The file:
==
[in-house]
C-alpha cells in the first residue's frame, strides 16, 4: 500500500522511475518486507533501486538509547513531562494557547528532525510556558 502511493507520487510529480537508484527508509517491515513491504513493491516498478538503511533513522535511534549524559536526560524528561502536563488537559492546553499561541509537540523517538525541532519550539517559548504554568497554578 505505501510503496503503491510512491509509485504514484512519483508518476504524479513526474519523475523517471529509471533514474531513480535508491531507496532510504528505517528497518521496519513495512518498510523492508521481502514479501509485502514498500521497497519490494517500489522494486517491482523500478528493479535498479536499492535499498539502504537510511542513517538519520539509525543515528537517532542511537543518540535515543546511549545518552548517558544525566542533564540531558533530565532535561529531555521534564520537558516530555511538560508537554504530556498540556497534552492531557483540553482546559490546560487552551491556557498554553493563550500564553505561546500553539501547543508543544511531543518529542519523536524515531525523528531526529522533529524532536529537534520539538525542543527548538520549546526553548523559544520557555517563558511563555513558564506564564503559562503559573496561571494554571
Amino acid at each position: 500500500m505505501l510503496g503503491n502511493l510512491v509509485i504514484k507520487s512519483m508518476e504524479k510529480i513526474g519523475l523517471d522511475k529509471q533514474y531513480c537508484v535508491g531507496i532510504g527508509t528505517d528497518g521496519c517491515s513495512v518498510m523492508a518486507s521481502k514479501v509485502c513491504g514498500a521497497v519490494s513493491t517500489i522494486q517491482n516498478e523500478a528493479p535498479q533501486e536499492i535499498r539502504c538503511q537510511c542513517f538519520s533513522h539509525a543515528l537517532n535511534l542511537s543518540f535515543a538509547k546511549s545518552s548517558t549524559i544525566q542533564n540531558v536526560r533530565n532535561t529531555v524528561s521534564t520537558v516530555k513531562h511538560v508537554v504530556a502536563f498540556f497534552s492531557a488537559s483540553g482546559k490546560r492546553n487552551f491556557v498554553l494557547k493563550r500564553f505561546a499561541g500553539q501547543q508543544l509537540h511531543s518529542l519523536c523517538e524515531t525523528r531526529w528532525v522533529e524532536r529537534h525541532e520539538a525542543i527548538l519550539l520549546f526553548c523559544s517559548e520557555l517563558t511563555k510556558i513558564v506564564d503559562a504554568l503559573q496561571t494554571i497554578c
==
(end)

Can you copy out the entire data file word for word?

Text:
[in-house]
C-alpha cells in the first residue's frame, strides 16, 4: 500500500522511475518486507533501486538509547513531562494557547528532525510556558 502511493507520487510529480537508484527508509517491515513491504513493491516498478538503511533513522535511534549524559536526560524528561502536563488537559492546553499561541509537540523517538525541532519550539517559548504554568497554578 505505501510503496503503491510512491509509485504514484512519483508518476504524479513526474519523475523517471529509471533514474531513480535508491531507496532510504528505517528497518521496519513495512518498510523492508521481502514479501509485502514498500521497497519490494517500489522494486517491482523500478528493479535498479536499492535499498539502504537510511542513517538519520539509525543515528537517532542511537543518540535515543546511549545518552548517558544525566542533564540531558533530565532535561529531555521534564520537558516530555511538560508537554504530556498540556497534552492531557483540553482546559490546560487552551491556557498554553493563550500564553505561546500553539501547543508543544511531543518529542519523536524515531525523528531526529522533529524532536529537534520539538525542543527548538520549546526553548523559544520557555517563558511563555513558564506564564503559562503559573496561571494554571
Amino acid at each position: 500500500m505505501l510503496g503503491n502511493l510512491v509509485i504514484k507520487s512519483m508518476e504524479k510529480i513526474g519523475l523517471d522511475k529509471q533514474y531513480c537508484v535508491g531507496i532510504g527508509t528505517d528497518g521496519c517491515s513495512v518498510m523492508a518486507s521481502k514479501v509485502c513491504g514498500a521497497v519490494s513493491t517500489i522494486q517491482n516498478e523500478a528493479p535498479q533501486e536499492i535499498r539502504c538503511q537510511c542513517f538519520s533513522h539509525a543515528l537517532n535511534l542511537s543518540f535515543a538509547k546511549s545518552s548517558t549524559i544525566q542533564n540531558v536526560r533530565n532535561t529531555v524528561s521534564t520537558v516530555k513531562h511538560v508537554v504530556a502536563f498540556f497534552s492531557a488537559s483540553g482546559k490546560r492546553n487552551f491556557v498554553l494557547k493563550r500564553f505561546a499561541g500553539q501547543q508543544l509537540h511531543s518529542l519523536c523517538e524515531t525523528r531526529w528532525v522533529e524532536r529537534h525541532e520539538a525542543i527548538l519550539l520549546f526553548c523559544s517559548e520557555l517563558t511563555k510556558i513558564v506564564d503559562a504554568l503559573q496561571t494554571i497554578c